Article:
We are in an era of application capital. That generally means that applications are the most valuable asset an organization owns. But "application" isn't meant just to imply the shiny, gesture-filled glamour apps the business uses to coerce consumers into engagement and consumption. It's also meant to imply the applications that increasingly run the business.
Given that the business is personified in apps, the applications that run the business are, well, more applications. Applications that license and bill, that meter and monitor. Applications that build and deliver the applications consumers can't consume fast enough.
That build and delivery process - that pipeline - is of a critical nature today. It is the assembly line that must be optimized and managed in order to improve the time to value equation used by business to measure success. It's run by software, of course, as is everything today. But the question is, is that software built? Bought?
Perhaps it's both.
You see, no matter what you do, you're going to be building something software. Pipelines are the digital manifestation of process, and process is unique. While every organization likely crafts a pipeline to deploy some of the same components that secure and scale their applications, each of the components itself is somewhat customized. Or should be. Microseconds of latency may be barely a blip on an operational dashboard, but to a consumer, it is a lifetime. The selection of everything from TCP optimizations to where encryption and decryption occur to which scaling algorithm should be used are choices made that must ultimately be put into practice. That means pushing a policy or configuration out to one of the components in your application pipeline.
You will be building something - your pipeline. But that doesn't mean you need to build the actual pipes, themselves. A plethora of build, integration, and test tools exist today that can be used to drive even the most customized process (pipeline). The choice of Jenkins or Chef or Puppet or Ansible as tools isn't nearly as critical as the process and optimizations you put into place with those tools. In fact, you should probably look to standardize on an existing toolset - one in use by developers and DevOps - in order to reduce the burden on the business to maintain custom pipeline software.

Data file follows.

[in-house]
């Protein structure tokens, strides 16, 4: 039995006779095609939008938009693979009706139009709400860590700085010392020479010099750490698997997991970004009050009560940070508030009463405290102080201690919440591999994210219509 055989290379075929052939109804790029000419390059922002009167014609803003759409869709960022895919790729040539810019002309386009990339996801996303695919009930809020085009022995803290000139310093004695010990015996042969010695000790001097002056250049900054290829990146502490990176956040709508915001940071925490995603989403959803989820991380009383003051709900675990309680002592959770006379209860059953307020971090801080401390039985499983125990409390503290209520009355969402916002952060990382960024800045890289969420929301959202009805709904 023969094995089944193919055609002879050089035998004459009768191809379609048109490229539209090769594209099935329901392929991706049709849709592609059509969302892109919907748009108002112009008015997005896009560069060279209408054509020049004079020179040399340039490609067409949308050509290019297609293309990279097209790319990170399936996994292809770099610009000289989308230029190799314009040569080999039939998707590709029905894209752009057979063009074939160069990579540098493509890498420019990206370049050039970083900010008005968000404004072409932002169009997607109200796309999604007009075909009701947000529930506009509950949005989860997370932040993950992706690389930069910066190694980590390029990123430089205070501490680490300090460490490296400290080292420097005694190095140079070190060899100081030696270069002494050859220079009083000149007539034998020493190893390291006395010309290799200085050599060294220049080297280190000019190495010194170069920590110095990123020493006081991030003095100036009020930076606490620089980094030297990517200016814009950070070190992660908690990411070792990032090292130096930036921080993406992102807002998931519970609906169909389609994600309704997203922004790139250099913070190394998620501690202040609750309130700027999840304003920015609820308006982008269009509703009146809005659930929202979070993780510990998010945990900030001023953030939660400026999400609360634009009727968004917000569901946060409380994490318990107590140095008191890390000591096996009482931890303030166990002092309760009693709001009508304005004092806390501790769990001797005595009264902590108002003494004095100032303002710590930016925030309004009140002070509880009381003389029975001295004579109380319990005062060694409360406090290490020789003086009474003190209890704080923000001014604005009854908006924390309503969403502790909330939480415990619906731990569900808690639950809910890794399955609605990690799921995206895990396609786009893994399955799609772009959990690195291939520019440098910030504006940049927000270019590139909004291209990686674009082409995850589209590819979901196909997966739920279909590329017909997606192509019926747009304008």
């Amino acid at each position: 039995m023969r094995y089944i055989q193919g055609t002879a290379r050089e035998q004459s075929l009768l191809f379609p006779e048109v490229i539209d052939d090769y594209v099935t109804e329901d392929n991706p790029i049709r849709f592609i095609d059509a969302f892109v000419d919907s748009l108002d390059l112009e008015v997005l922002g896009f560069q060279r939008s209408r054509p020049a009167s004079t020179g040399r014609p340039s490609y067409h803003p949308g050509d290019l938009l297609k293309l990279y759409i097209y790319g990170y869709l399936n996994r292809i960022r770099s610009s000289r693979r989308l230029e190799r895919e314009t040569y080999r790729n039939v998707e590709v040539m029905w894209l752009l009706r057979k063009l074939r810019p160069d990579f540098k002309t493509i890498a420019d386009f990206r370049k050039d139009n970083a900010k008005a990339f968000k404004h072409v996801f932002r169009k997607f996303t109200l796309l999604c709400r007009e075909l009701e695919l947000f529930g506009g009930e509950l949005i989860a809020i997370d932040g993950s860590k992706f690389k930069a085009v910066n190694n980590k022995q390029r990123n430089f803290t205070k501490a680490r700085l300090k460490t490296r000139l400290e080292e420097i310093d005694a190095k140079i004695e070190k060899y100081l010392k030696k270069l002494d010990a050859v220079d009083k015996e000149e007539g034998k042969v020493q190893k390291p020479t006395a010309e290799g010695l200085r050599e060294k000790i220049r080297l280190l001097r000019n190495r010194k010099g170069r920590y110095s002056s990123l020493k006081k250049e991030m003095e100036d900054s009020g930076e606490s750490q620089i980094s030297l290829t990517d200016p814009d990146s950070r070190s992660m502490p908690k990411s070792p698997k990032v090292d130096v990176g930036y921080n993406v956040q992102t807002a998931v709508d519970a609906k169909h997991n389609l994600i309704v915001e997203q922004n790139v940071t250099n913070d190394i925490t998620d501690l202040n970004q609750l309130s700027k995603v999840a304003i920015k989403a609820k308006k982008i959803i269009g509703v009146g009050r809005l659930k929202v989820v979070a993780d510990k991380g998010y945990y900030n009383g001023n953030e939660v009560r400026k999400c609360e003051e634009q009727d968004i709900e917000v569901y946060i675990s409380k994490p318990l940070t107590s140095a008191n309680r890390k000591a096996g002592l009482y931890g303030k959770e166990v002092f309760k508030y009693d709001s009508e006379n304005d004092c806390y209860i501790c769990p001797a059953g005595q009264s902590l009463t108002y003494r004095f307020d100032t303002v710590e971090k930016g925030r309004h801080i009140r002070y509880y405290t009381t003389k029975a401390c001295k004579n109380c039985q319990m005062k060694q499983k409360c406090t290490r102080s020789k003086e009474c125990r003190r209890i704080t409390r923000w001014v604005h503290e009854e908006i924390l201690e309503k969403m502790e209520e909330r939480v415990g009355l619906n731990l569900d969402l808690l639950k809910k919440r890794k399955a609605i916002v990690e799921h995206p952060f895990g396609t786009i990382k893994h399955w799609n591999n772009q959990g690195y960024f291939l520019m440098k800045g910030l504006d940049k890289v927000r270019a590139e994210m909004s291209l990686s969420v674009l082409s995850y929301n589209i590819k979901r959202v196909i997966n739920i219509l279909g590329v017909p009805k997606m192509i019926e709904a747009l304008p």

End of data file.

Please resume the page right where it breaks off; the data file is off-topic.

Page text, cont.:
Because that's what you'd be doing if you build software to run the pipeline. Scripts, essentially, are a manifestation of this "do it yourself" approach that strings together multiple, disconnected scripts in an attempt to create a workable pipeline. Each of those scripts - each piece of software written - must be vetted, tested, maintained, versioned, reviewed, and more. If you build your own, you're going to be stuck with the operational task of treating it like the software it is. And while you still have some of that responsibility when you buy - or rent, it's greatly reduced when you eliminate all the software development related tasks required to build.
The alternative - going the buy route - enables you to focus on what matters: applications and the pipeline that pushes it out to an eager audience. Standardizing on an existing, supported package means both internal and external resources to help manage, maintain, and monitor that pipeline while freeing up time to craft the right policies that will give the business an edge.
Buy the base: If organizations are struggling to keep up with the backlog of custom applications required to meet and exceed consumer expectations today, it's crazy to think they can simultaneously build out a customized deployment pipeline. There is a robust market of tools that exist already and are probably in use within your organization right now. Buy - or more likely, subscribe - to tools that have a vibrant ecosystem and widespread support.
Build the pipeline: Your process is your pipeline. Just as business processes help dictate the success of the business, so will operational processes dictate the success or failure of deployments. Pipelines are unique, and you can't (or shouldn't) rely on stock policies to determine configuration of security, scale, and speed. Focus on optimizing the pipeline with the right policy and overarching process for maximum success.
Unless you are a startup with a single application that integrates a continuous deliver and deployment pipelines from day one, you'll find it more advantageous to buy the base and build what matters: policy and pipeline.